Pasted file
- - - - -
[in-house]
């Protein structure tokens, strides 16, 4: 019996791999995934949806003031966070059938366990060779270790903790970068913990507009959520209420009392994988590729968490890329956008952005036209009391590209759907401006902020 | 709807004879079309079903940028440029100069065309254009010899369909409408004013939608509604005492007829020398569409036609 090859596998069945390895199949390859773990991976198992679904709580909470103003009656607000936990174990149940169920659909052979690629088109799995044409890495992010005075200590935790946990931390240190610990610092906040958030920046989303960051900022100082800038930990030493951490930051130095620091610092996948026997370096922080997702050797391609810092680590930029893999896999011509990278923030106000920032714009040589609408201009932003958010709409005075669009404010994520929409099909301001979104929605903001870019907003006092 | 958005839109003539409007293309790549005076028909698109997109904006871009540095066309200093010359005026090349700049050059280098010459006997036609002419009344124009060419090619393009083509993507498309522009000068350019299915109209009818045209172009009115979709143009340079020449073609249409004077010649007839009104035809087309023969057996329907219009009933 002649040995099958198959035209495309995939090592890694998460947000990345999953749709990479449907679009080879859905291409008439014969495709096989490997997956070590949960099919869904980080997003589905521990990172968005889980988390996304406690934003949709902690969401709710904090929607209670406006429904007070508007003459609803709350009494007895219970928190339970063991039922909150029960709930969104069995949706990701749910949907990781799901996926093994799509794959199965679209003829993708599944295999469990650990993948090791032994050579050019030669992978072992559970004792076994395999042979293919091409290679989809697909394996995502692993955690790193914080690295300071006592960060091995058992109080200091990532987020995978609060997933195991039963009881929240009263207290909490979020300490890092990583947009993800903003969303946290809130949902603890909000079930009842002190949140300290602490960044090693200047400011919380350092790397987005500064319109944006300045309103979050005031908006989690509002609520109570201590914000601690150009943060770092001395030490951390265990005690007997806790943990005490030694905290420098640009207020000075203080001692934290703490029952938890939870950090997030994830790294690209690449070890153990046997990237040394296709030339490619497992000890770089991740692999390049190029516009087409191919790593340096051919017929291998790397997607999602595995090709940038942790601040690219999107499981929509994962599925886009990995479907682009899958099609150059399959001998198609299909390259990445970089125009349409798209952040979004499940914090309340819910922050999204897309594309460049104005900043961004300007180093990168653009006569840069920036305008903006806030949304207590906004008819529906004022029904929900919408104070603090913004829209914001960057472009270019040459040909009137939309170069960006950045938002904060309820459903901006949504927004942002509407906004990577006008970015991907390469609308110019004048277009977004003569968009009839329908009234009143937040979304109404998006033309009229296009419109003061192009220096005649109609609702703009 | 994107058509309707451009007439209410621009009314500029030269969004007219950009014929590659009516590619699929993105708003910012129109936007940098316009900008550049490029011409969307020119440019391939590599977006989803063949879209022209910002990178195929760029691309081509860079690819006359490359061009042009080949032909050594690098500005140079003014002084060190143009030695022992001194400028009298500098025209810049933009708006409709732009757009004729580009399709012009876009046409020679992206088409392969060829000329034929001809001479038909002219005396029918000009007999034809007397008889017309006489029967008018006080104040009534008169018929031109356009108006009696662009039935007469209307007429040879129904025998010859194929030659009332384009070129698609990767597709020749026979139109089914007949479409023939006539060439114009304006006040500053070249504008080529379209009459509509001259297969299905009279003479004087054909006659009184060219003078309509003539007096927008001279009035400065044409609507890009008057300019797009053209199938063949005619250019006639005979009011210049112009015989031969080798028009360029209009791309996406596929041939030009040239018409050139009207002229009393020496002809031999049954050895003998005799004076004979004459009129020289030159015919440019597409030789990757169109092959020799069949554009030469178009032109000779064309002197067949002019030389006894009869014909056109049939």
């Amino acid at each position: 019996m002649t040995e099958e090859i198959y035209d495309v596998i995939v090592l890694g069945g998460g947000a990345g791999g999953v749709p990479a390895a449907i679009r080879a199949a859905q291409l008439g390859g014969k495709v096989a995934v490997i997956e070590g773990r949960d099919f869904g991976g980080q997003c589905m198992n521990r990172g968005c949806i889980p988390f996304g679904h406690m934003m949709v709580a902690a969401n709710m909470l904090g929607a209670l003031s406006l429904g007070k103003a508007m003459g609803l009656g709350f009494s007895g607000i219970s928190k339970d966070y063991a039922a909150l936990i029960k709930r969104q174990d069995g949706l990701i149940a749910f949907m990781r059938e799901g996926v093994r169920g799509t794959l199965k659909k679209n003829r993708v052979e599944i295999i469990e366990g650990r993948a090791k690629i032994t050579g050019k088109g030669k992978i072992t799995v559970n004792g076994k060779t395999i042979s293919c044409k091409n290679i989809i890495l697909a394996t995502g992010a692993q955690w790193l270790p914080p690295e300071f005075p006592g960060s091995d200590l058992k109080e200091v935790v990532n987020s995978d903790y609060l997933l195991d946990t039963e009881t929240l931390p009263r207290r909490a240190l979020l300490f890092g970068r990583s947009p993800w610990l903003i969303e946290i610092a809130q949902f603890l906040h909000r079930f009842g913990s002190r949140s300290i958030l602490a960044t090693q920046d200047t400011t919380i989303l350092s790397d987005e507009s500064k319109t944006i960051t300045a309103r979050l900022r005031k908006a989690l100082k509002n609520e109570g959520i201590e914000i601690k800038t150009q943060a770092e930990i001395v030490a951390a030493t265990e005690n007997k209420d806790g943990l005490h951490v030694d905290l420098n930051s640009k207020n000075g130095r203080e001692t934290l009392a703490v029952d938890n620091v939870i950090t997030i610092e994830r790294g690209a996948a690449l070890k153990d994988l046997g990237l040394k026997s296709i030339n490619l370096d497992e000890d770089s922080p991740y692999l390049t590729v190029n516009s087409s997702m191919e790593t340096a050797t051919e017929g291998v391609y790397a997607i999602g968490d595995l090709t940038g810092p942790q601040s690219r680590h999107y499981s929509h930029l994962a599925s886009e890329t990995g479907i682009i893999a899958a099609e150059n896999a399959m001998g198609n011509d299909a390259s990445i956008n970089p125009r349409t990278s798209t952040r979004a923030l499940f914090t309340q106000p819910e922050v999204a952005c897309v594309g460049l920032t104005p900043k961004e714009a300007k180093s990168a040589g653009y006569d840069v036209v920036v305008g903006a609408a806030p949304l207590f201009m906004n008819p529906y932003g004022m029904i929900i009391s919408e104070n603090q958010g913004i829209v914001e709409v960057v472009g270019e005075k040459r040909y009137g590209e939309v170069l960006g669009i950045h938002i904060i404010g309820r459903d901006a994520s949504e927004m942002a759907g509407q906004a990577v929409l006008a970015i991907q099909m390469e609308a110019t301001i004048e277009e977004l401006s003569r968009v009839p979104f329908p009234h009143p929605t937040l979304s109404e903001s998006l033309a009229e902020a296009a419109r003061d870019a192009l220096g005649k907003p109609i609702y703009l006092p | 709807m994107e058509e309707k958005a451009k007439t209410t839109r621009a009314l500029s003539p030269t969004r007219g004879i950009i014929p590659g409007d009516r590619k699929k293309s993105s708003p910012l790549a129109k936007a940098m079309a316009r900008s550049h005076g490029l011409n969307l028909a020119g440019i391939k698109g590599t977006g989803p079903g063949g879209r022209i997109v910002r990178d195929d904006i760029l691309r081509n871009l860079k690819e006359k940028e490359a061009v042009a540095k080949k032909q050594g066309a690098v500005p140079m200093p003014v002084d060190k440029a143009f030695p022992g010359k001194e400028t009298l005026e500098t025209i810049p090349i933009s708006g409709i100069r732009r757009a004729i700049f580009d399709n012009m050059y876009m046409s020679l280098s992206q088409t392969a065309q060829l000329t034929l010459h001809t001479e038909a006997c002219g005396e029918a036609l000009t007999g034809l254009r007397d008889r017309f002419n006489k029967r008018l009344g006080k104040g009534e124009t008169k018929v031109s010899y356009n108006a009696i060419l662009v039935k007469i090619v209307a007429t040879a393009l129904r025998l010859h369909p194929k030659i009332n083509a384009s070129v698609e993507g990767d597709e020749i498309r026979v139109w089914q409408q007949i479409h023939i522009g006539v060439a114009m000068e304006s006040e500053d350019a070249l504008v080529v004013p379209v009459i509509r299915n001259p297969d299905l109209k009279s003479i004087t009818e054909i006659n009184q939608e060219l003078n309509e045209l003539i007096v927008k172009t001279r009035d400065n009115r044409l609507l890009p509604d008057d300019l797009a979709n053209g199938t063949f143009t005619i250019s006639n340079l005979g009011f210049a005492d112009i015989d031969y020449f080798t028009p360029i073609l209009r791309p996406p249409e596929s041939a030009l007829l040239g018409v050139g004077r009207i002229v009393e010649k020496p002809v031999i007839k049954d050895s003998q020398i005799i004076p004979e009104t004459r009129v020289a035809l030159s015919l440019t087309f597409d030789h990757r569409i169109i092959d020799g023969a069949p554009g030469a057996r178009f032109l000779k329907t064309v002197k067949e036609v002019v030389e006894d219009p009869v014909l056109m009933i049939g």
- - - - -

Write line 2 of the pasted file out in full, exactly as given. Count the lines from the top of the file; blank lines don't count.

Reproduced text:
């Protein structure tokens, strides 16, 4: 019996791999995934949806003031966070059938366990060779270790903790970068913990507009959520209420009392994988590729968490890329956008952005036209009391590209759907401006902020 | 709807004879079309079903940028440029100069065309254009010899369909409408004013939608509604005492007829020398569409036609 090859596998069945390895199949390859773990991976198992679904709580909470103003009656607000936990174990149940169920659909052979690629088109799995044409890495992010005075200590935790946990931390240190610990610092906040958030920046989303960051900022100082800038930990030493951490930051130095620091610092996948026997370096922080997702050797391609810092680590930029893999896999011509990278923030106000920032714009040589609408201009932003958010709409005075669009404010994520929409099909301001979104929605903001870019907003006092 | 958005839109003539409007293309790549005076028909698109997109904006871009540095066309200093010359005026090349700049050059280098010459006997036609002419009344124009060419090619393009083509993507498309522009000068350019299915109209009818045209172009009115979709143009340079020449073609249409004077010649007839009104035809087309023969057996329907219009009933 002649040995099958198959035209495309995939090592890694998460947000990345999953749709990479449907679009080879859905291409008439014969495709096989490997997956070590949960099919869904980080997003589905521990990172968005889980988390996304406690934003949709902690969401709710904090929607209670406006429904007070508007003459609803709350009494007895219970928190339970063991039922909150029960709930969104069995949706990701749910949907990781799901996926093994799509794959199965679209003829993708599944295999469990650990993948090791032994050579050019030669992978072992559970004792076994395999042979293919091409290679989809697909394996995502692993955690790193914080690295300071006592960060091995058992109080200091990532987020995978609060997933195991039963009881929240009263207290909490979020300490890092990583947009993800903003969303946290809130949902603890909000079930009842002190949140300290602490960044090693200047400011919380350092790397987005500064319109944006300045309103979050005031908006989690509002609520109570201590914000601690150009943060770092001395030490951390265990005690007997806790943990005490030694905290420098640009207020000075203080001692934290703490029952938890939870950090997030994830790294690209690449070890153990046997990237040394296709030339490619497992000890770089991740692999390049190029516009087409191919790593340096051919017929291998790397997607999602595995090709940038942790601040690219999107499981929509994962599925886009990995479907682009899958099609150059399959001998198609299909390259990445970089125009349409798209952040979004499940914090309340819910922050999204897309594309460049104005900043961004300007180093990168653009006569840069920036305008903006806030949304207590906004008819529906004022029904929900919408104070603090913004829209914001960057472009270019040459040909009137939309170069960006950045938002904060309820459903901006949504927004942002509407906004990577006008970015991907390469609308110019004048277009977004003569968009009839329908009234009143937040979304109404998006033309009229296009419109003061192009220096005649109609609702703009 | 994107058509309707451009007439209410621009009314500029030269969004007219950009014929590659009516590619699929993105708003910012129109936007940098316009900008550049490029011409969307020119440019391939590599977006989803063949879209022209910002990178195929760029691309081509860079690819006359490359061009042009080949032909050594690098500005140079003014002084060190143009030695022992001194400028009298500098025209810049933009708006409709732009757009004729580009399709012009876009046409020679992206088409392969060829000329034929001809001479038909002219005396029918000009007999034809007397008889017309006489029967008018006080104040009534008169018929031109356009108006009696662009039935007469209307007429040879129904025998010859194929030659009332384009070129698609990767597709020749026979139109089914007949479409023939006539060439114009304006006040500053070249504008080529379209009459509509001259297969299905009279003479004087054909006659009184060219003078309509003539007096927008001279009035400065044409609507890009008057300019797009053209199938063949005619250019006639005979009011210049112009015989031969080798028009360029209009791309996406596929041939030009040239018409050139009207002229009393020496002809031999049954050895003998005799004076004979004459009129020289030159015919440019597409030789990757169109092959020799069949554009030469178009032109000779064309002197067949002019030389006894009869014909056109049939």